Liverpool had been poor in the first half and better in the second, but without creating too much of clear-cut note. Now they turned the screw. Another substitute, Alex Oxlade-Chamberlain fizzed a shot inches past a post and the five minutes of stoppage-time counted down slowly for United. Yet they did enough. For Solskjær and his players, the performance as much as the result offered hope, reports theGuardian.
United had started the day in 14th place – one point above the relegation zone – and it seemed as if every number, every statistic, was insulting them. Several bookmakers had them as long as 7-2 to beat opponents.Liverpool had last dropped league points in the 0-0 draw at Everton on 3 March. Desperate times called for radical measures and for the first time this season, Solskjær started with a three-man defence, although even that plan needed a late fine-tune after Axel Tuanzebe was ruled out with an injury in the warm-up. In came Marcos Rojo on the left of the back three.
Solskjær’s idea was to hit his pacy forwards, Rashford and Daniel James, with balls into the channels but also for them to defend from the front; to set the tone for the team. They did so. This was arguably Rashford’s best performance under Solskjær while James’s energy and remorselessness was a positive. United’s collective commitment galvanised the Old Trafford crowd.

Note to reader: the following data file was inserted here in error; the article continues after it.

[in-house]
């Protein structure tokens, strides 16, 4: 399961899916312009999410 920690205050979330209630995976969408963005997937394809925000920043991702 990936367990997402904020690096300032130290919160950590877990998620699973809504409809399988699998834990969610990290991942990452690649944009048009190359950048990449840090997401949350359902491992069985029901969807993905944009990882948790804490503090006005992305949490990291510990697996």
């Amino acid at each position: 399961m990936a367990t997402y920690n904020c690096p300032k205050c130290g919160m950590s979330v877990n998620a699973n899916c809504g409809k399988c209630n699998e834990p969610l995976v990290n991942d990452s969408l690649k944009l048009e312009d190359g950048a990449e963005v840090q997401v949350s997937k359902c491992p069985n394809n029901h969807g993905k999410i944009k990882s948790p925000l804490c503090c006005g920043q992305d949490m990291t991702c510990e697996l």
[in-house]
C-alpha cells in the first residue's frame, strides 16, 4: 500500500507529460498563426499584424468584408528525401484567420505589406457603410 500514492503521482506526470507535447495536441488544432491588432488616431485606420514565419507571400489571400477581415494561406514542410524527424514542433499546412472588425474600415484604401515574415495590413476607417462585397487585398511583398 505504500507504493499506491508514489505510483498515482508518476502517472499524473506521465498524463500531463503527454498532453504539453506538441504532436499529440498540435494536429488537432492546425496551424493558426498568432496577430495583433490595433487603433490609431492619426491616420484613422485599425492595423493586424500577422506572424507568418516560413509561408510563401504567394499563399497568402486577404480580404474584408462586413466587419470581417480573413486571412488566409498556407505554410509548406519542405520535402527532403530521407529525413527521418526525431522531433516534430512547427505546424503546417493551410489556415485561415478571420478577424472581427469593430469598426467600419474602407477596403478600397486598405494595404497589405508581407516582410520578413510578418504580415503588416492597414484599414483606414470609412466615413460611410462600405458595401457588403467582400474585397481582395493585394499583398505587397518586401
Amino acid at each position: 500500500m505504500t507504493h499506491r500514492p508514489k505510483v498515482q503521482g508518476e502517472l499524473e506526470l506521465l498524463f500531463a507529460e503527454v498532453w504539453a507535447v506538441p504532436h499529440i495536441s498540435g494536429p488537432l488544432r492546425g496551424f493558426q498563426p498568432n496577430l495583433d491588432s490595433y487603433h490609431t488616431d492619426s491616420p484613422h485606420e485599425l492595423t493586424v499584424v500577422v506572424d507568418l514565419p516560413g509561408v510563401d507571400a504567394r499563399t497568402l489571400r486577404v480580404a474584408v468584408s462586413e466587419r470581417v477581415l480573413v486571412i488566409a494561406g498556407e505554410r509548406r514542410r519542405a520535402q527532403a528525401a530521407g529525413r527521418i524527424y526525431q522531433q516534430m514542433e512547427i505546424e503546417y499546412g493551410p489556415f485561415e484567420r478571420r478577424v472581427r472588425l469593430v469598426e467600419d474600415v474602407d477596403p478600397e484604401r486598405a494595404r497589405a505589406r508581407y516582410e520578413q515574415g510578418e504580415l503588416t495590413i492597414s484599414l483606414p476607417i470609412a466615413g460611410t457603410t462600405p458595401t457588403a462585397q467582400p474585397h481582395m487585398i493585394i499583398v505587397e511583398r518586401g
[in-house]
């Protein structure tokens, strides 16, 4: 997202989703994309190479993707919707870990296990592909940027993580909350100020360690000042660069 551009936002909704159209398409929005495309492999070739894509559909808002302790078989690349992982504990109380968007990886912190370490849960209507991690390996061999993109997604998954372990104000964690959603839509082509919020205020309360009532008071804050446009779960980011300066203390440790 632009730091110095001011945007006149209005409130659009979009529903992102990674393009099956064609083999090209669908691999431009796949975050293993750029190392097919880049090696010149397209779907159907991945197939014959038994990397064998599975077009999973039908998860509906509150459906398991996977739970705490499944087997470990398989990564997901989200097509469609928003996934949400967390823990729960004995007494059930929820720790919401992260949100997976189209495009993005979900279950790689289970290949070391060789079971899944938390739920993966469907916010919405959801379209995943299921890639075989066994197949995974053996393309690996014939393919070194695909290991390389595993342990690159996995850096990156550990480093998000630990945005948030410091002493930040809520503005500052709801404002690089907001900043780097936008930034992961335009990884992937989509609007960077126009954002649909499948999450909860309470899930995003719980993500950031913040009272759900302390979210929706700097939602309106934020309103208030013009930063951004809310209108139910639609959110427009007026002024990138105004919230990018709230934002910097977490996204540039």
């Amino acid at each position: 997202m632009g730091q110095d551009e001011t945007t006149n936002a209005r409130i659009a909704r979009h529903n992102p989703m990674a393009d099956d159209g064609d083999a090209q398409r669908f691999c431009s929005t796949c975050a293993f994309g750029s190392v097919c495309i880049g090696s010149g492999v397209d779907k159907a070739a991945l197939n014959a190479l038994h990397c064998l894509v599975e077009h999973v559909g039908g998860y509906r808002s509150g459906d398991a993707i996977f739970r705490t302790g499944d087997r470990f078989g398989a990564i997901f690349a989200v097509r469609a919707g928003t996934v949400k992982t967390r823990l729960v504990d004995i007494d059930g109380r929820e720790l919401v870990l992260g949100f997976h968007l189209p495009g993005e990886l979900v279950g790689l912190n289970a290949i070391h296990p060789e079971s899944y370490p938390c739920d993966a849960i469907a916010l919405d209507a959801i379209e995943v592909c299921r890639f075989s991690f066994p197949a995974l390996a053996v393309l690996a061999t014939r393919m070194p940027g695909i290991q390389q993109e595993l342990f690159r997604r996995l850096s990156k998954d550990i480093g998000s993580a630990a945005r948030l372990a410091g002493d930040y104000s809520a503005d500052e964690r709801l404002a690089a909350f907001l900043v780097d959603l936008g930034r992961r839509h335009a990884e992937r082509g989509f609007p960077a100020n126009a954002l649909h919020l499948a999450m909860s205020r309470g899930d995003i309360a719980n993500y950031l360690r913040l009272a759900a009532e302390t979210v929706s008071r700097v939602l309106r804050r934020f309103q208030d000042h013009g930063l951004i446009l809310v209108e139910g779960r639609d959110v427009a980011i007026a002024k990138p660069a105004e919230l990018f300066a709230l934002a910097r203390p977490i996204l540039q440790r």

It was a match where the nuances of VAR once again came under scrutiny and Klopp was bitterly unhappy that it did not rule out Rashford’s goal. The flashpoint followed Victor Lindelöf’s tackle from behind on Divock Origi which set a fast United counterattack in motion and, certainly, it looked like a foul – even if Solskjær disagreed. United still had some way to go but when Scott McTominay released James, there was pace and possibility. The Welshman crossed low and, after deceiving Joël Matip with a clever piece of movement inside the area, Rashford prodded past Alisson.
Klopp’s argument was that the referee Martin Atkinson had allowed the play to continue because he knew that VAR would help him after the event. But the problem was, in the Liverpool manager’s view, that the decision was not then clear and obviously wrong enough to merit an overrule.
Klopp’s mood would darken before the interval when his team had an equaliser chalked off by VAR. On viewing the replay, it was plain that Sadio Mané had used a hand to control a high ball before wriggling away from Lindelöf to beat De Gea. The problem with the technology is that it does not warn the supporters of the scoring team quickly enough.
Liverpool, who expect the absent Mohamed Salah to have recovered from his ankle problem for Wednesday’s Champions League game at Genk, had created the best chance of the first half when Mané cut back for Firmino and he shot too close to De Gea, but Klopp was forced into changes in the second half.